A platform that provides a venue for people to share their activities and interests with family, friends and colleagues. Facebook, LinkedIn and Twitter are the leading social sites in the U.S. In China, it is WeChat. See Facebook
Members create an online profile with biographical data, photos and any other information they choose to post. They communicate with each other by making their latest thoughts public in a blog-like format or via email, instant messaging or video chat.
What began for personal use migrated to business. Companies use social sites to advertise products, gain brand recognition, as well as expand traffic to their main website.
Social Media Architectures
There are two types of social media. Facebook embodies the first type, which it thoroughly dominates. Facebook members have their own personal Web presence that allows them to post and receive content. Text messaging is a part of the system as well as third-party news and ads. Followers receive a notice that new content is available.
The second is a message broadcasting service, and Twitter is the largest. Technically a "microblog" (a blog with shorter content), limited-length text messages, images, short videos and links are created by members and sent to followers, who may resend to their followers. Ads are also embedded in the user's feed. See Twitter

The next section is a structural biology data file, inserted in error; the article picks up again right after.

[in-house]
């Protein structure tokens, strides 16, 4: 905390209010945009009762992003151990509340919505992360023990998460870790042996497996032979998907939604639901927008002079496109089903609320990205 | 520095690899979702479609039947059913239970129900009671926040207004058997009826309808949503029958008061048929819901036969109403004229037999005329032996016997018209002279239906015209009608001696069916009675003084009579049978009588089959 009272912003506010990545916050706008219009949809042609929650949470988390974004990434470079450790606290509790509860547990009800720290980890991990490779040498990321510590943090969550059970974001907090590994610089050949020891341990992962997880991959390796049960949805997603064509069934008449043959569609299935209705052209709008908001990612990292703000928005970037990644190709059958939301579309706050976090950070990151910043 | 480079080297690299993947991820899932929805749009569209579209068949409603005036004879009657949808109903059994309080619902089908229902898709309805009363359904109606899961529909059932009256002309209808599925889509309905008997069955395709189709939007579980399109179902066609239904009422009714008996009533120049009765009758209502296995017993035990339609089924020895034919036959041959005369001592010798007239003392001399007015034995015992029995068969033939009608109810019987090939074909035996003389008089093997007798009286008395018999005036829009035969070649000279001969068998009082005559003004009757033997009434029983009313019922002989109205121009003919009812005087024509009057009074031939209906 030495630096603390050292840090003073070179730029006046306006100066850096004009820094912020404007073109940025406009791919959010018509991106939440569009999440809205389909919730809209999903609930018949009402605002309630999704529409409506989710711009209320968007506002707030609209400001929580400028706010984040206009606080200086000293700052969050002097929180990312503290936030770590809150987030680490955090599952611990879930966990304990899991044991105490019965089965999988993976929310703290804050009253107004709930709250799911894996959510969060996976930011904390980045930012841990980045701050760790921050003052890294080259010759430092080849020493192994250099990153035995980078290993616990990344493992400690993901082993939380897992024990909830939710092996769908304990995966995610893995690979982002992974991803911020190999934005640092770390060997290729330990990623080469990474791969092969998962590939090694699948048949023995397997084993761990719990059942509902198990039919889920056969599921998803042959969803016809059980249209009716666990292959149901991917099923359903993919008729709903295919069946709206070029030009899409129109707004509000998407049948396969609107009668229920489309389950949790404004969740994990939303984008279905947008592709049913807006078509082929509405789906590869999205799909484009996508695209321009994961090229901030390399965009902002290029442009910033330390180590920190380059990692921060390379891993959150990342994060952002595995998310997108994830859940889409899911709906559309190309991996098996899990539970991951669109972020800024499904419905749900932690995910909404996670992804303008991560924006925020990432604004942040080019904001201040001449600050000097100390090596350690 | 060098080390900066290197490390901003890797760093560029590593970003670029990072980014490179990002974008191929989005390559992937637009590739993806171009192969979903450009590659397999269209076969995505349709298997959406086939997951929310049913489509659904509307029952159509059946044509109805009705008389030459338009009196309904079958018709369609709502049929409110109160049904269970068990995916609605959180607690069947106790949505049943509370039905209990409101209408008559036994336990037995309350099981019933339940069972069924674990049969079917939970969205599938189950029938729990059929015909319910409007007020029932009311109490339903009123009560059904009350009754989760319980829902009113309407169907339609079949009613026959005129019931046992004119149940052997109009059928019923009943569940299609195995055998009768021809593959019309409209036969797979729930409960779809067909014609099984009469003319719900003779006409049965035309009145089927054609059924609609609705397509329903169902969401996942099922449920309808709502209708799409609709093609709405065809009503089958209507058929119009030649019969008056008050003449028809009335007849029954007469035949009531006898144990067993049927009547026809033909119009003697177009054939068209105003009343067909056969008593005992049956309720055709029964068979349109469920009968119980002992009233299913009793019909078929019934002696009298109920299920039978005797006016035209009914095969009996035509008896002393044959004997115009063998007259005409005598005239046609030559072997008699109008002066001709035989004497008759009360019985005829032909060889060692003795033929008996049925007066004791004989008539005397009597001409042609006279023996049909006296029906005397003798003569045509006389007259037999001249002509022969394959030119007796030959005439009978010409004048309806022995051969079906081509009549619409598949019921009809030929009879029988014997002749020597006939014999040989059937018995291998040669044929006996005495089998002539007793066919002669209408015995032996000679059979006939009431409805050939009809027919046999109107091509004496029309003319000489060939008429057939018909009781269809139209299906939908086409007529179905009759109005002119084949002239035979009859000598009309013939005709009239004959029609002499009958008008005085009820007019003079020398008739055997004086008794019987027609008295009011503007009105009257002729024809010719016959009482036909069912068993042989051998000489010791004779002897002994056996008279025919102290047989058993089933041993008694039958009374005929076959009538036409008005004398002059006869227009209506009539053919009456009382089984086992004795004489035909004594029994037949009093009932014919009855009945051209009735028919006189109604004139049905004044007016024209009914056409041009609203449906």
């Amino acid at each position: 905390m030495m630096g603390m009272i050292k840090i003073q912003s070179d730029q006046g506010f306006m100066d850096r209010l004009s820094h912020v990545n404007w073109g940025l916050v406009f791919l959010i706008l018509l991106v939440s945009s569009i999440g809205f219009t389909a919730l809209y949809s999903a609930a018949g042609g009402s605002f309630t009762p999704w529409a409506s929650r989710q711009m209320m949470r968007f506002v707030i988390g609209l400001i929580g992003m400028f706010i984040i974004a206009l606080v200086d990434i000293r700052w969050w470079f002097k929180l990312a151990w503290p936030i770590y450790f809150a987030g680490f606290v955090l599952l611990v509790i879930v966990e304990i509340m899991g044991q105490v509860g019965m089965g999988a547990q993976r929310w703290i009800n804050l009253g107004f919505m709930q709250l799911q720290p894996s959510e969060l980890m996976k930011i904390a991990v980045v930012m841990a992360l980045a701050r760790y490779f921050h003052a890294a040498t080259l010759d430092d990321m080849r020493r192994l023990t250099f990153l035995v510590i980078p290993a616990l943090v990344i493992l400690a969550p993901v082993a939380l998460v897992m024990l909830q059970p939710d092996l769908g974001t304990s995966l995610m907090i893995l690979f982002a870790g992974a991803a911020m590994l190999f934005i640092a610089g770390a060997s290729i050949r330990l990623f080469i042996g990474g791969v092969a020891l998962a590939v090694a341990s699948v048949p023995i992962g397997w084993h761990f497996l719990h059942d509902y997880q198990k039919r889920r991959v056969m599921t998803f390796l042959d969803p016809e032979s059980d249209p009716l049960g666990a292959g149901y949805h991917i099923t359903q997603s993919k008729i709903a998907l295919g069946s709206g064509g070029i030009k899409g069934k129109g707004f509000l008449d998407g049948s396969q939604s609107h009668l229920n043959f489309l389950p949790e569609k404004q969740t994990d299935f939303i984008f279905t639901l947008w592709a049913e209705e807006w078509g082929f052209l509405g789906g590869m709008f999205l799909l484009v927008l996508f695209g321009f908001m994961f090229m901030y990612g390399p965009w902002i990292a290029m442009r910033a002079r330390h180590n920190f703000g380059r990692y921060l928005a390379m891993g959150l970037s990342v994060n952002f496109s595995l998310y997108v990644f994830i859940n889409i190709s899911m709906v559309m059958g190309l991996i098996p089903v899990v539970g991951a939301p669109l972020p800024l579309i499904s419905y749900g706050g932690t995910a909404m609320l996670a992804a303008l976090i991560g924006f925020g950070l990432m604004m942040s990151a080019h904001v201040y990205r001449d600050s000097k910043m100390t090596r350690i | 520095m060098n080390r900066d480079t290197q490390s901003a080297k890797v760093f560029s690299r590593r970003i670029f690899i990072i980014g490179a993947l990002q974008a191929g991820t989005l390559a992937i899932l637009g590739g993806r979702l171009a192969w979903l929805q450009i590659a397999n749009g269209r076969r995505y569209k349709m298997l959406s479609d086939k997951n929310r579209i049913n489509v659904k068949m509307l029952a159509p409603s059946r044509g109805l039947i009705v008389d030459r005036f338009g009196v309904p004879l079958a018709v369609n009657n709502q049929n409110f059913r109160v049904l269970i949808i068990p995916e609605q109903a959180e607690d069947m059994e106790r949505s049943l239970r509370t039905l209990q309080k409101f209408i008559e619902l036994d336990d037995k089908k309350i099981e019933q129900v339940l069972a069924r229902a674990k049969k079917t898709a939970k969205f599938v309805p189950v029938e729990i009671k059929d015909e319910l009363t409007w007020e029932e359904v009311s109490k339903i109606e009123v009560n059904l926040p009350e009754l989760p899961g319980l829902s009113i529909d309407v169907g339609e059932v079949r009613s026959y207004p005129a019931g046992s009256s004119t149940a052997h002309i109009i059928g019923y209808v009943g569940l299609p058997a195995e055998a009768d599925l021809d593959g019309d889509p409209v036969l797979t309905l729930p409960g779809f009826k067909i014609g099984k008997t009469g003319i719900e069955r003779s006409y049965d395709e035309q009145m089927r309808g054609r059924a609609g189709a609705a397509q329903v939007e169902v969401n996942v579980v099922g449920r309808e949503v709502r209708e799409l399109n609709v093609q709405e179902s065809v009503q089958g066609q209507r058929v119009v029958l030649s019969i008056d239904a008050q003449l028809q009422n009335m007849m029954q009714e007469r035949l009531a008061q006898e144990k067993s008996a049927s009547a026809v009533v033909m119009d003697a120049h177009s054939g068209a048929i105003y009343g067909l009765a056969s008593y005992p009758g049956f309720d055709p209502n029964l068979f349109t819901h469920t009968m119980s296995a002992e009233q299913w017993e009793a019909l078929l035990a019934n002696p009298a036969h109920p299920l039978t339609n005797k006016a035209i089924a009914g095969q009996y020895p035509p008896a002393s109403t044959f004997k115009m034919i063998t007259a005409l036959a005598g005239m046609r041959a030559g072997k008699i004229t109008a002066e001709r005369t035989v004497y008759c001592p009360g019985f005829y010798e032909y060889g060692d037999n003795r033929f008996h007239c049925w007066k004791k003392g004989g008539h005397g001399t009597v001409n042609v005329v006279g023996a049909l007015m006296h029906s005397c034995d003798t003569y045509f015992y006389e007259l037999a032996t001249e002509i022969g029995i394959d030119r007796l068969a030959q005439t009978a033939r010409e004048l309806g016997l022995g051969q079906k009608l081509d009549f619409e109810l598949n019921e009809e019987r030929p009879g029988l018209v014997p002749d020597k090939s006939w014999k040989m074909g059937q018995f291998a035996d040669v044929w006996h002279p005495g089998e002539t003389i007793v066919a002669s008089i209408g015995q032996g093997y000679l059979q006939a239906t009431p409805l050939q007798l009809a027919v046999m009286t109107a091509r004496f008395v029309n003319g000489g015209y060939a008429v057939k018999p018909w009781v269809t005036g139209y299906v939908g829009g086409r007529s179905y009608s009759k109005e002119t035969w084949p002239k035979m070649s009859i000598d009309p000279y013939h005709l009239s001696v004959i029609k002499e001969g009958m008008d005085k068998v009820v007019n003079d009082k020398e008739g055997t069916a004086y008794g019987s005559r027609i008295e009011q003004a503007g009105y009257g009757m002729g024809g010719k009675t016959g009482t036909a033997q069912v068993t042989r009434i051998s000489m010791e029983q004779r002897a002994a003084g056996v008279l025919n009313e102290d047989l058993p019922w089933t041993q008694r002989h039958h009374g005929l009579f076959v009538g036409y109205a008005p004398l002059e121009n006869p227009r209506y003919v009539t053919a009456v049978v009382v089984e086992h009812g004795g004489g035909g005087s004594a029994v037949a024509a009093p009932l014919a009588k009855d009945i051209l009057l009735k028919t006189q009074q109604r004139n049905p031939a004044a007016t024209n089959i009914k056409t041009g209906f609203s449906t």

How It Started
In 1997, the first social media platform was SixDegrees.com, named for "six degrees of separation." Lasting until 2001, it was followed by Friendster and MySpace a year later. Started by two friends, MySpace became extremely popular, and its parent company, Intermix, was acquired by News Corporation for $580 million two years after MySpace was launched. See Myspace
Facebook came out in 2004 targeting college students, but when opened to everyone, it grew exponentially to become the top social site. Two years later, Twitter was launched with its message broadcasting platform and created its own revolution within a short time. See social networking websites